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The Alcohol Prescription

F. A. Meister
JAMA. 1985;253(24):3549. doi:10.1001/jama.1985.03350480057009.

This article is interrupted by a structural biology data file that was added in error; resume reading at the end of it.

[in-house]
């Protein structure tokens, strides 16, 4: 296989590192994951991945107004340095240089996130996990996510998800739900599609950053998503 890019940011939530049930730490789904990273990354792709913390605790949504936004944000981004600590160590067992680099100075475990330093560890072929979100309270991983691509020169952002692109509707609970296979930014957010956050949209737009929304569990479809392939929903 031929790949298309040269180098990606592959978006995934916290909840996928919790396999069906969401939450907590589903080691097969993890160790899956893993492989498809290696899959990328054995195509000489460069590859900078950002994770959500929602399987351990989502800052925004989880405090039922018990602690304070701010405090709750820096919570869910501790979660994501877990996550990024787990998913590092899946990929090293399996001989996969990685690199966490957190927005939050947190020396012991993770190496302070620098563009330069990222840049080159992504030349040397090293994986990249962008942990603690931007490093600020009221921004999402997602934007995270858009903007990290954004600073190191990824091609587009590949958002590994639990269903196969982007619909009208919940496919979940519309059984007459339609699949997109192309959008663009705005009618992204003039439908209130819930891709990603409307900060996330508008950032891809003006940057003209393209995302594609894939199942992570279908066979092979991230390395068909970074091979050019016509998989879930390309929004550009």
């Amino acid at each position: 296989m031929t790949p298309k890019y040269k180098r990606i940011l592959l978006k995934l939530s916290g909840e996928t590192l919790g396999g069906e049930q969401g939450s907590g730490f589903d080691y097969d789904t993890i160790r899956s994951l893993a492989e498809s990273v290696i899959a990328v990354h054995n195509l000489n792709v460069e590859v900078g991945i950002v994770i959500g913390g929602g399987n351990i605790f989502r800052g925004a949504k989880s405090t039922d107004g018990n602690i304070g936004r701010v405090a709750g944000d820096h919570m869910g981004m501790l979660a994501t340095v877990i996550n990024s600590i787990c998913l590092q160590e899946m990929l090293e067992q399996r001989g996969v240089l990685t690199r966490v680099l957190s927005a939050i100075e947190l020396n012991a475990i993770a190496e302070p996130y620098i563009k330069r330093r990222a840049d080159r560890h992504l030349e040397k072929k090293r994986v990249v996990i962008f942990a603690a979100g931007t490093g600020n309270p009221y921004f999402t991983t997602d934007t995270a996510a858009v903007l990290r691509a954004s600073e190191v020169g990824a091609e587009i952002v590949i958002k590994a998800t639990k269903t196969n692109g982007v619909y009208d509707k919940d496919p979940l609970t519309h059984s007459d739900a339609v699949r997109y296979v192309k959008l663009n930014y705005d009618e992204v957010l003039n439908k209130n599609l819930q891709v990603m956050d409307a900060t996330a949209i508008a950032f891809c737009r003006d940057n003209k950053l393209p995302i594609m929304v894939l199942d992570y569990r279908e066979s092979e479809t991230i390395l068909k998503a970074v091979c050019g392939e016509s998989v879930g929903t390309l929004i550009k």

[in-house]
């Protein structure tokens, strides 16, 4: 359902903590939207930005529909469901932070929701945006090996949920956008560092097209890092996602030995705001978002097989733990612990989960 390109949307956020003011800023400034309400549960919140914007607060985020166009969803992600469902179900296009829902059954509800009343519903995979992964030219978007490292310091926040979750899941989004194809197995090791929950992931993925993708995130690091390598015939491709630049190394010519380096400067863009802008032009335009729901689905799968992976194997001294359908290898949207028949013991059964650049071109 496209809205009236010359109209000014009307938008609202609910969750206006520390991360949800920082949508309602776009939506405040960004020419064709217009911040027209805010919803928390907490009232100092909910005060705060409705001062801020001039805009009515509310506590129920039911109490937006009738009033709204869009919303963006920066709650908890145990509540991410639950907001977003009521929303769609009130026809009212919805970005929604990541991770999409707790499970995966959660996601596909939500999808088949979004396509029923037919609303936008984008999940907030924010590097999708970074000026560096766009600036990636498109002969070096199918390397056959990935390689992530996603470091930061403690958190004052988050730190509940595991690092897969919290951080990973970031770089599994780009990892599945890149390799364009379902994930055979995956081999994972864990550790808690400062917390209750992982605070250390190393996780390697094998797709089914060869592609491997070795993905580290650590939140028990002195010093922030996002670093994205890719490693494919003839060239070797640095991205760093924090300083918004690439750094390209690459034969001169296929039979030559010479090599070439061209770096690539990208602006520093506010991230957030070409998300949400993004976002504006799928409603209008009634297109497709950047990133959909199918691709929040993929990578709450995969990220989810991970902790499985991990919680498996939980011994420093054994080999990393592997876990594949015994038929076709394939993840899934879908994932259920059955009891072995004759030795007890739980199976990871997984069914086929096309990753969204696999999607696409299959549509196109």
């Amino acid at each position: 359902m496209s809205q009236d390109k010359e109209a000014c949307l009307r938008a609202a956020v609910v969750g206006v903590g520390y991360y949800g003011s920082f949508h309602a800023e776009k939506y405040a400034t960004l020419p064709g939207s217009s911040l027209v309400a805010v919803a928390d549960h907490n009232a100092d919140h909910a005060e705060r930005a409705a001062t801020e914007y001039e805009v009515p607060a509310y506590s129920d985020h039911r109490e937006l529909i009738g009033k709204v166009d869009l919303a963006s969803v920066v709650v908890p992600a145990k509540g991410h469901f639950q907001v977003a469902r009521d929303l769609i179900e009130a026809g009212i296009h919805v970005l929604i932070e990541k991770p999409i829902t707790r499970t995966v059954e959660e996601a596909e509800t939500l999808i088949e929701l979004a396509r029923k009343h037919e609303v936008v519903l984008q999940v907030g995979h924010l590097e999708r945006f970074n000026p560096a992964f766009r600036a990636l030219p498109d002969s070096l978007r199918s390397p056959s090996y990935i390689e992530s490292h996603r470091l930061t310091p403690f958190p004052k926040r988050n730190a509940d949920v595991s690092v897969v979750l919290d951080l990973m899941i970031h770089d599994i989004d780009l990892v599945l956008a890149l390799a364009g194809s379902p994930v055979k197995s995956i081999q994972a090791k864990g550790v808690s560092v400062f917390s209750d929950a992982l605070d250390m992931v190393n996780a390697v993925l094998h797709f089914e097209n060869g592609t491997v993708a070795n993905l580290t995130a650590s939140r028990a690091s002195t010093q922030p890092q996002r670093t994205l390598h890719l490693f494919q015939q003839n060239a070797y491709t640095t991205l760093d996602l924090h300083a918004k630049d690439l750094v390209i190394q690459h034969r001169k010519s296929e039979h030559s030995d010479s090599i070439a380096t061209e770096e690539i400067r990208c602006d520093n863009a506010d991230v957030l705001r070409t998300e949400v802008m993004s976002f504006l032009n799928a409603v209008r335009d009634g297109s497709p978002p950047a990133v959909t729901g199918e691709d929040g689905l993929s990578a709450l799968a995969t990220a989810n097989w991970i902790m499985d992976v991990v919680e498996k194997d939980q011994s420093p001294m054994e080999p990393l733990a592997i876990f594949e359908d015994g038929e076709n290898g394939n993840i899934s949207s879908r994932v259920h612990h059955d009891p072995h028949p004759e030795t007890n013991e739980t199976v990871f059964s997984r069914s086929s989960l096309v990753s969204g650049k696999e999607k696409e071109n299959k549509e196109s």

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To the Editor.—  The Oct 12 editorials in The Journal by Drs Lundberg1 and Niven2 reflect a disturbing trend of thought in medical and other circles. While these men offer some sound advice, such as the need for improved doctor-patient communication about alcohol and the need for improved medical training on alcohol, they fail in the attempt to write a prescription for society based only on a list of negative symptoms. They appear begrudgingly to accept alcohol only in zero-risk situations and appear unwilling to accept any concept that there is value in drinking customs that have endured and evolved since the birth of mankind.They both seem to fall into a trap created by the abundance of statistical estimates on the costs and frequency of tragedies associated with alcohol. They are quick to assume that beverages, not individuals, are responsible for all deaths and injuries that occur in the presence of those


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